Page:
These days, Colman Domingo is riding high with high-profile acting gigs on TV’s “Euphoria” and “Fear of the Walking Dead” and in the critically acclaimed movie “Ma Rainey’s Black Bottom.”
But the jobs represent just a fraction of the creativity he’s displayed over a 30-year career as an actor, director, host, educator, producer and writer in projects that have taken him across genres and the world.
Having spent a formative decade in the 1990s in San Francisco, the Southern California resident – who’s the keynote speaker at the San Francisco Mime Troupe’s virtual fundraiser “The Red Star at the End of the Tunnel” this weekend – has maintained a strong connection to The City.
“I still have my name on a lease there on Valencia Street,” says Domingo, 51, mentioning that he noticed major changes the last time he was in the Bay Area several years ago to appear at Berkeley Repertory Theatre’s gala.
“The Mission turned into something I didn’t recognize,” he says. “There were many more black cars dropping people off,” adding that when he lived there it was filled with his kin, lesbians and Latinos.
Domingo’s lengthy resume includes jobs with virtually every Bay Area theater group – from the queer troupes Theatre Rhinoceros and New Conservatory Theatre Center to TheatreWorks, “all of the Shakespeare Festivals, especially Cal Shakes,” to Berkeley Rep and American Conservatory Theater.
Interestingly, he never performed onstage with the Mime Troupe, but spent a “good” year in the mid-1990s teaching and directing preteens participating in the group’s Youth Education Project. Not only did he instill acting techniques, he found it rewarding to go over skills such as conflict resolution.
“If you work with preteens, you have to be honest with them,” he says, noting that he found the experience to be very helpful in his later career.
He says, “I’m going to say a few words, a few inspired words and words of support” at the March 13 fundraiser – which also will celebrate 25 years of the Youth Theater Project with performances and reminiscences.
Although Domingo — whose unique family name reflects ancestry from Belize (he dealt with his background in “A Boy and His Soul,” the first solo play he wrote) — was born and grew up in Philadelphia, he still considers the Bay Area home, and inspirational.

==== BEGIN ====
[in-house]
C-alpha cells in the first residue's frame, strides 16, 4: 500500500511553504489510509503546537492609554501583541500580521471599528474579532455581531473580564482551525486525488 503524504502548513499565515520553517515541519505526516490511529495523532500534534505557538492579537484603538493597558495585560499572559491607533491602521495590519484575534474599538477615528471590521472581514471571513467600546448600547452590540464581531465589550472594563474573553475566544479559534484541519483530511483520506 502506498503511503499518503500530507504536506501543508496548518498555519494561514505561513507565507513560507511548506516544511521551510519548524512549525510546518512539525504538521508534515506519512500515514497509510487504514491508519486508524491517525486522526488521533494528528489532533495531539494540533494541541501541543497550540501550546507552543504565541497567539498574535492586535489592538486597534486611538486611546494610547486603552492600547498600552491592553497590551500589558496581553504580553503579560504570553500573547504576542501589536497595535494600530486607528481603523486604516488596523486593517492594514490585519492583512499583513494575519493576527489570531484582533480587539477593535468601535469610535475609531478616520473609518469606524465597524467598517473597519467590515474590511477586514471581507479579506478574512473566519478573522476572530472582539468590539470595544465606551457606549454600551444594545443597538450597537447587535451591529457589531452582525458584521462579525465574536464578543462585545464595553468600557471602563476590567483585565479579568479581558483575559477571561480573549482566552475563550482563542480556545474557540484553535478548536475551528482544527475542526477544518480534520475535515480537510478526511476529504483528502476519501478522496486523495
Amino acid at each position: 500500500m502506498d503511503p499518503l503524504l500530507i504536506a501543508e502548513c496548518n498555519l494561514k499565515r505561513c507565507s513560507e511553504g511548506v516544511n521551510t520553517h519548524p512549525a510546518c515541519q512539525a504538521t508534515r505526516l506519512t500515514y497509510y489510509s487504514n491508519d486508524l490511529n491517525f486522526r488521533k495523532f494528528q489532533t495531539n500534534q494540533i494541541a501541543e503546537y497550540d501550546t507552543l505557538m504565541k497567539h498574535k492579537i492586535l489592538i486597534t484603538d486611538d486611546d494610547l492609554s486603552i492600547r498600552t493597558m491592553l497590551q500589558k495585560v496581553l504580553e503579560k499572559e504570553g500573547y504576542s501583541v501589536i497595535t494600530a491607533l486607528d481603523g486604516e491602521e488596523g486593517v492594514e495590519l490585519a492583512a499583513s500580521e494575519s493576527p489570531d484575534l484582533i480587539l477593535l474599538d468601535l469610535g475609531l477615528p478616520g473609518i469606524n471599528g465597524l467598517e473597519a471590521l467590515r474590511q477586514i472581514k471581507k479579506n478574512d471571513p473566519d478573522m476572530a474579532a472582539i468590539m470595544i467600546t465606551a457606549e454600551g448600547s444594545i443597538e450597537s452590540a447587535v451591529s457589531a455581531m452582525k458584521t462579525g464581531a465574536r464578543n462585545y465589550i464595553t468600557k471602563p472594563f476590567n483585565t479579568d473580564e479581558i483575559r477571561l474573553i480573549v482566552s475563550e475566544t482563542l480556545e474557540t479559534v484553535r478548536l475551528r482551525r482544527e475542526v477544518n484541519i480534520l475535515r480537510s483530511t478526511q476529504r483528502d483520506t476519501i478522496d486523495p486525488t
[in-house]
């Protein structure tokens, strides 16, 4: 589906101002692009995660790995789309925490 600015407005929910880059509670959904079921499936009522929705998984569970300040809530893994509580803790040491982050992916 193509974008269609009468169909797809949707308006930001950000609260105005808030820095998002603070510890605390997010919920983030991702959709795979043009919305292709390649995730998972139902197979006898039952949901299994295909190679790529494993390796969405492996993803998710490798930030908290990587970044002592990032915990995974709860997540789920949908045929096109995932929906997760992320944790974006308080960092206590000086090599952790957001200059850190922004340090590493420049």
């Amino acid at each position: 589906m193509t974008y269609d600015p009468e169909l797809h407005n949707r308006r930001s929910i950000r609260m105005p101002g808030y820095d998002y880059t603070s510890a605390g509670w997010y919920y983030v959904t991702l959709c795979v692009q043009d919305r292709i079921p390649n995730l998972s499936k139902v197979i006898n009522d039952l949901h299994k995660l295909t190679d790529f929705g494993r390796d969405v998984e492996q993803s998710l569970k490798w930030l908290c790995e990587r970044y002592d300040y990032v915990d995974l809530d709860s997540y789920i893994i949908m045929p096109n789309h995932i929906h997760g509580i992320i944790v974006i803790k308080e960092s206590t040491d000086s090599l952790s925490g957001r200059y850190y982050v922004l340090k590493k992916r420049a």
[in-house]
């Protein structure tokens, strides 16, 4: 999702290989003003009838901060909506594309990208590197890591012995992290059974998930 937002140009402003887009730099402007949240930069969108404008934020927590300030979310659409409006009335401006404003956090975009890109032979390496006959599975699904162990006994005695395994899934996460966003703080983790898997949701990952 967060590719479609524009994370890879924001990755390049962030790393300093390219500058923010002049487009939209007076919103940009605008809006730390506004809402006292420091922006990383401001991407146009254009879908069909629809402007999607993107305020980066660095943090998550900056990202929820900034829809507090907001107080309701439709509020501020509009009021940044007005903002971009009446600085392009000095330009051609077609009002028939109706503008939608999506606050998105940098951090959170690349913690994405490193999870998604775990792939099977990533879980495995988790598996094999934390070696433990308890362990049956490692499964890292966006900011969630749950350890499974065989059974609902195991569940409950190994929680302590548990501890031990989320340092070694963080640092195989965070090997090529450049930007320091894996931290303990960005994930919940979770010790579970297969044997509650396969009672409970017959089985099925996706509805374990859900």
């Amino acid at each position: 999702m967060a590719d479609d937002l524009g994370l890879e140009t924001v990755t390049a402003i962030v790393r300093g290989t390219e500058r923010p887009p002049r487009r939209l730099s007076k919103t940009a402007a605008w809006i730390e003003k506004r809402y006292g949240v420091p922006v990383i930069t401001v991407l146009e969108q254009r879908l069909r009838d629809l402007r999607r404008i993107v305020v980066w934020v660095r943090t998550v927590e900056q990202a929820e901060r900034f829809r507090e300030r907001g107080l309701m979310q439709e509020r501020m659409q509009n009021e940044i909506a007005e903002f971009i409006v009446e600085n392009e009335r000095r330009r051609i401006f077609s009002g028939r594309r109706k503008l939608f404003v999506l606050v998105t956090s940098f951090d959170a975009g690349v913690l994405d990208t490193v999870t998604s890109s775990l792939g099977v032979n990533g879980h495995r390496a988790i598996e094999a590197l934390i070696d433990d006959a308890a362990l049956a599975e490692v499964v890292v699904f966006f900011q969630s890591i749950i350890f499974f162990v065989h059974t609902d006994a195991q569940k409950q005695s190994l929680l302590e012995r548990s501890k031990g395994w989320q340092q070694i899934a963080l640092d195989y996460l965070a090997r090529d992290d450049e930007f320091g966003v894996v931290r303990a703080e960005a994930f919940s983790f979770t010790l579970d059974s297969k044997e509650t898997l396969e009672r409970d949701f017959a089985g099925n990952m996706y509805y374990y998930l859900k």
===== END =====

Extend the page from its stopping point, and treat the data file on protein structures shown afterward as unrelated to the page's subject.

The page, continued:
He talks to his old friend and cohort Sean San Jose, co- founder of the multi-cultural ensemble Campo Santo several times per week; and says even though he’s now in Hollywood, “I still act as if I were in the basement of Theatre Rhinoceros. I’m still trying to discover and play and be creative in my choices.”
His Bay Area colleagues, he says, also are “multi-hyphenites” who act, direct, produce and write as he does. He likes to call himself “a creator” who loves switching platforms, from dramas to musicals to stage and screen, and when he says “I do do it all” and “I’m having a great time,” he’s sincere.
And though he hit on Broadway in “Chicago” and “The Scottsboro Boys,” for which he got a Tony Award nomination, and in prestige movies “The Butler,” “Selma” and “If Beale Street Could Talk,” he describes the first 20 years of his career as a series of ups and downs.
“When I was on Broadway in ‘Passing Strange,’ I had to borrow $150,” he says.
Currently enjoying rave reviews for his role as a trombone player in “Ma Rainey’s Black Bottom,” he calls the movie, based on playwright August Wilson’s drama about a music session headed by a Black gay blues singer (played by Viola Davis), a “story that speaks to today.”
“She was such a bold figure; in 1927, she was saying, ‘Pay me what I’m worth,’” says Domingo.
It’s a problem that persists, he adds, recalling numerous times through the years being the only Black voice at the table while all the people in power working on a project were white, or dejectedly watching artistic directors make six figures on the backs of everyone else.
“There was a joke that you could only do one Black play per year, and it had to be in February,” he says, adding that while systemic racism undeniably remains, there’s also hope: “We‘re a bridge for change, we can make changes.”
To that end, he launched “Bottomless Brunch at Colman’s” during the pandemic to bring people together. Not a celebrity vehicle, the AMC show from his home features Domingo and big-time guests like Common, Barry Jenkins, Niecy Nash and Anika Noni Rose virtually sharing drinks and having fun chats.
That same good cheer comes through in Domingo’s lightning-fast response to the query “What are you looking forward to?” and he says, “Hugging as many people as I can.”